British Columbia

Female entrepreneurs struggling more than male counterparts during COVID-19, says federal program report 

A recent report by Community Futures Fraser-Fort George says female-led business owners in B.C.'s rural communities often struggle more than their male counterparts during the COVID-19 pandemic. Prince George coffee shop operator Kim Hayhurst and Dawson Creek spa owner Jerri Braaten both say the B.C. government's support isn't enough to keep their businesses afloat.

'I'm finding that there's not a ton of support either from our government,' says spa owner

At her seven-month-old coffee and craft shop in Prince George, B.C., Kim Hayhurst says she's ineligible for the B.C. government's grant program that aims to help small and medium-sized businesses through the pandemic. (Andrew Kurjata/CBC)

Women-led businesses are a key part of B.C.'s northern and rural economies, but many female business leaders don't feel they are receiving the support needed to keep them afloat amid COVID-19, according to a recent report by a Prince George-based federal economic program.

Published last month, the report by Community Futures Fraser-Fort George found businesses led by women were struggling more than those run by men when it came to navigating the pandemic.

The report found women reported having more responsibilities to family, and female entrepreneurs were more likely to run businesses that rely on foot traffic, such as small shops and salons.

The vast majority of interviewees reported being impacted by the loss of customers' foot traffic over the past year.

The slow traffic has been particularly tough for Kim Hayhurst, who opened a coffee and craft shop in downtown Prince George last August.

"We signed our lease a week before everyone went into isolation and wound up doing renovations. During that time, it was a ghost town downtown," Hayhurst said to Carolina de Ryk, the host of CBC's Daybreak North, on Monday, International Women's Day.

"When we opened our doors in August, we were able to employ 11, and at that time they were all women. And we are now operating with a staff of three," she said. "They are seeking employment elsewhere because we just can't promise the hours, and so it's definitely a tough go."

Government aid not enough to hire employees back

The Community Futures report says half of businesses interviewed have received the Canada Emergency Response Benefit (CERB) or Canada Emergency Business Account (CEBA) loans, but reported the money was only enough to offset lost revenue and new expenses, not enough to hire back laid-off employees.

"I'm finding that there's not a ton of support either from our government. Yes, there's loans, but that doesn't fix or remedy the staffing issue," spa owner Jerri Braaten told Daybreak North

Braaten's spa is located in Dawson Creek, B.C., which is not covered by Community Futures Fraser-Fort George.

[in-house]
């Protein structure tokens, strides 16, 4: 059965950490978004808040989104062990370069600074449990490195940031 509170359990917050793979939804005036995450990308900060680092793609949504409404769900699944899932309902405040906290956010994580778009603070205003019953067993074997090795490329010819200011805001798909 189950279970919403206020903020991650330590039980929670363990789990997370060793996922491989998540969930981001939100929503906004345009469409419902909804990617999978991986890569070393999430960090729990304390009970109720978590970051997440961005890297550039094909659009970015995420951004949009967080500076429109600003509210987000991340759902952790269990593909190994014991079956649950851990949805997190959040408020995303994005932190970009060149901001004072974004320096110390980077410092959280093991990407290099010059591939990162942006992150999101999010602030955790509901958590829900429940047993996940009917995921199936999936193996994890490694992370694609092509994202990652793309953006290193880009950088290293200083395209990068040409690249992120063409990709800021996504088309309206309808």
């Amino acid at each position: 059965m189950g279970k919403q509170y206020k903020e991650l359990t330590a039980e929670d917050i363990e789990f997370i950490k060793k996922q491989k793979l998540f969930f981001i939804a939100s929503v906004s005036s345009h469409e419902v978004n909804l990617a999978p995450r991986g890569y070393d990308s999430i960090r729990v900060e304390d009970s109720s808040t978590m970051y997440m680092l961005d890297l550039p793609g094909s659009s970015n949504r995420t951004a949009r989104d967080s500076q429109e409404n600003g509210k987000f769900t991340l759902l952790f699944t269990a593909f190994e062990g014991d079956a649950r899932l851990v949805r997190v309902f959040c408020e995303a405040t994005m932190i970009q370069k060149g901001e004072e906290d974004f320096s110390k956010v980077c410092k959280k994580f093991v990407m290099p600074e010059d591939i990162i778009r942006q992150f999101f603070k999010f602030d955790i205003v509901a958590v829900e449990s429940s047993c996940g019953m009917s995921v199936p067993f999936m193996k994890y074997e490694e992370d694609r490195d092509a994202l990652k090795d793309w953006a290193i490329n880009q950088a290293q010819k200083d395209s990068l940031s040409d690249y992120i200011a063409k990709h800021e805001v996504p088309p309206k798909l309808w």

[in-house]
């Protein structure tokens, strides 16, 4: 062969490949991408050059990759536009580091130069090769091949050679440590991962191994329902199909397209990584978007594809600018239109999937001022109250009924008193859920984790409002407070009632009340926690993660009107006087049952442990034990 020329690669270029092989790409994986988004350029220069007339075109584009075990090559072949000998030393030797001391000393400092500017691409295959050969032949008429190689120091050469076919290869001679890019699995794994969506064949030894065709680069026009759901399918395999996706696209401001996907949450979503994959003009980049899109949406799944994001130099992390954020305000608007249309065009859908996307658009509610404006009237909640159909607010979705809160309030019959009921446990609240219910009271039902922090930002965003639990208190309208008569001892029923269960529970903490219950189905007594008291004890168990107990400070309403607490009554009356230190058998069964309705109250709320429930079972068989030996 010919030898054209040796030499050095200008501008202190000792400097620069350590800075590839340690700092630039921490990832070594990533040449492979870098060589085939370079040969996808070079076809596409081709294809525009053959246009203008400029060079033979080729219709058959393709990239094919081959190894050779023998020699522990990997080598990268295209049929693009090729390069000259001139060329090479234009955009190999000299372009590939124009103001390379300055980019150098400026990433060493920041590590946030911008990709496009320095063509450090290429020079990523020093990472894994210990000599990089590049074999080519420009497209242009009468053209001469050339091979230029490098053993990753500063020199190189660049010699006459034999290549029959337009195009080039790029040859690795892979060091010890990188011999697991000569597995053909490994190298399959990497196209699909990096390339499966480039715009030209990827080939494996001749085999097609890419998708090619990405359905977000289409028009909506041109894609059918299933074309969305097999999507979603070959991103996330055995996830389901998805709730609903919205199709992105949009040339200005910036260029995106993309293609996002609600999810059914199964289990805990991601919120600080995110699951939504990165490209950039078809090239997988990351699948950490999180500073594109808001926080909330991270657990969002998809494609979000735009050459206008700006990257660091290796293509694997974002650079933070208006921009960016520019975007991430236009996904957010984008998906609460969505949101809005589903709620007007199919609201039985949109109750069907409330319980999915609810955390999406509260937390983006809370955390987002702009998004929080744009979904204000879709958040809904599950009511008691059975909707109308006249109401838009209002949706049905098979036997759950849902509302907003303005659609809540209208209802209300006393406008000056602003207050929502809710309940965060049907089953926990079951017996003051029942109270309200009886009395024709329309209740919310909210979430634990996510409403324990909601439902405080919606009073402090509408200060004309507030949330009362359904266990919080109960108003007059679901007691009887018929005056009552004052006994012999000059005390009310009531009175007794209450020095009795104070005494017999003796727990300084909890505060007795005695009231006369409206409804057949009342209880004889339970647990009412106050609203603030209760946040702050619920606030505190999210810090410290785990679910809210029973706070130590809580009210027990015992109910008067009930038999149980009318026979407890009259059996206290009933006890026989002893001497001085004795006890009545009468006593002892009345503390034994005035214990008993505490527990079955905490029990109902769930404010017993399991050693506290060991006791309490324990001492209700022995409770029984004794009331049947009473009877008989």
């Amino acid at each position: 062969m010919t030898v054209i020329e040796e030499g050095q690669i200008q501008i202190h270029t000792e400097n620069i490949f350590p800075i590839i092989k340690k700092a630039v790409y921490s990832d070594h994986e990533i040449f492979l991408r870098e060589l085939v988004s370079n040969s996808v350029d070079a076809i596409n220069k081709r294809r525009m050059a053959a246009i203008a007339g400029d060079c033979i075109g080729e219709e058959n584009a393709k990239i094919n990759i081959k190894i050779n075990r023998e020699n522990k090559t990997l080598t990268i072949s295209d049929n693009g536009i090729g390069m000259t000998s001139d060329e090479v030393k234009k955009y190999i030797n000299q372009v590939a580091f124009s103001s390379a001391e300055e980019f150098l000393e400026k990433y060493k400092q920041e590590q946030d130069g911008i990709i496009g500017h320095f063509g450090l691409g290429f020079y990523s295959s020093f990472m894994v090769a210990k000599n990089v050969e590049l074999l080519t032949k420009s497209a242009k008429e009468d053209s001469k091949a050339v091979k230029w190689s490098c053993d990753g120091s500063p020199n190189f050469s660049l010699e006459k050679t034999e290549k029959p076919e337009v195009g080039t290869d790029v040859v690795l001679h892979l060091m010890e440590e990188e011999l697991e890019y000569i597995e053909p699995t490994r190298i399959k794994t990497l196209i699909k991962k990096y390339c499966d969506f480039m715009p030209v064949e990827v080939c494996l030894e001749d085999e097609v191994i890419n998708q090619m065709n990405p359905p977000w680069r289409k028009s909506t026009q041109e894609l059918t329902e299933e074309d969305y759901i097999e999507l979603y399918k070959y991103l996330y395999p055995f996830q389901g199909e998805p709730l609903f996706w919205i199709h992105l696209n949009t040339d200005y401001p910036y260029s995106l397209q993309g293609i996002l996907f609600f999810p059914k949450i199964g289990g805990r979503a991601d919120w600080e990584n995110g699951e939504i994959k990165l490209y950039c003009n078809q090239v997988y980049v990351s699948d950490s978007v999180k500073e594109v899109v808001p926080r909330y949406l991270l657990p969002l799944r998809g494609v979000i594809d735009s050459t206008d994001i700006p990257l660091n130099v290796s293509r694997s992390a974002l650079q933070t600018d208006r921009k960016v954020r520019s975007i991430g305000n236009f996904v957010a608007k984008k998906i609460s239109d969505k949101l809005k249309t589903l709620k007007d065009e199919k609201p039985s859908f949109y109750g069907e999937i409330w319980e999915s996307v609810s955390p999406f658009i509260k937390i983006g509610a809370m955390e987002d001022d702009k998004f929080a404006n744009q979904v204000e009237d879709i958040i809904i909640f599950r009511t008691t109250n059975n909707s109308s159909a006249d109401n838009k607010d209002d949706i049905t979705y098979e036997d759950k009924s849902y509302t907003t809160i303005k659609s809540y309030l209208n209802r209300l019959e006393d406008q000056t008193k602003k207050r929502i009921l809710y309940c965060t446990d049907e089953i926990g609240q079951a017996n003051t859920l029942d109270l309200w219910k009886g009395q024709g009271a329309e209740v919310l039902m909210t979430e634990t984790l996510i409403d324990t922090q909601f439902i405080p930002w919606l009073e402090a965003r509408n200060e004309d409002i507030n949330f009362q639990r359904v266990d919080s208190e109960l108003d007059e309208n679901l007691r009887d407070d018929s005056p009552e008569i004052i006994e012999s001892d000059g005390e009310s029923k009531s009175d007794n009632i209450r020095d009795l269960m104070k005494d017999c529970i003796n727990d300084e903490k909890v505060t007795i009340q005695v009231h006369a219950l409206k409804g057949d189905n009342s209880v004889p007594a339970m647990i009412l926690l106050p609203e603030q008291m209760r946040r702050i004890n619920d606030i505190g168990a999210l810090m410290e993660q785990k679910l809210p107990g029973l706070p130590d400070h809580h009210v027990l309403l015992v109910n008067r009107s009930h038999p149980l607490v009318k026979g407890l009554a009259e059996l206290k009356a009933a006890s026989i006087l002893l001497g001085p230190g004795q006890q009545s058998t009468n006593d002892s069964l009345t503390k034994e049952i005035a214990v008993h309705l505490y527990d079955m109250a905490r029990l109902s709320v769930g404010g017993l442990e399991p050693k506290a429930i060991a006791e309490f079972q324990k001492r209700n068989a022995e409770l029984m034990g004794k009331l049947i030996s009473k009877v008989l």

Jerri Braaten, who runs a spa in Dawson Creek, B.C., says the government financial assistance isn't enough for her to hire back the all-female staff that she had to lay off during the height of the pandemic. (Submitted by Jerri Braaten)

In December, the B.C. government eased the eligibility requirements for small and medium-sized businesses applying for funds under its $345 million pandemic recovery grant program. Now businesses have to be 18 months old — instead of three years old previously — in order to be eligible.

But the eased eligibility doesn't help Hayhurst's shop, since it is only seven months old.

"We have had absolutely no support from the government in order to get through this time, so it's been a massive challenge," she said.

According to a new analysis by RBC published last week, nearly 100,000 working-age Canadian women have completely left the workforce since the pandemic started, which means they aren't even trying to get a job any more.

Braaten is calling upon residents of rural communities to support local businesses like hers as much as possible.

"We've heard in the past, pre-pandemic: 'Oh, it's so nice that we have a spa here in Dawson Creek. It's so unique. It's a gem. It's a hidden gem. It's a one of a kind.' If you really love going to the spa and you really love the salon, come support it, because without your support, we can't stay open," she said.

Tap the link below to hear Kim Hayhurst's and Jerri Braaten's interview on Daybreak North:

Prince George coffee house owner Kim Hayhurst and Dawson Creek spa owner Jerri Braaten speak to Carolina de Ryk on the International Women's Day. 9:42

Subscribe to Daybreak North on CBC Listen or your favourite podcast app, and connect with CBC Northern British Columbia on FacebookTwitter and Instagram

With files from Daybreak North, Andrew Kurjata, Canadian Press and Gillian Wheatley

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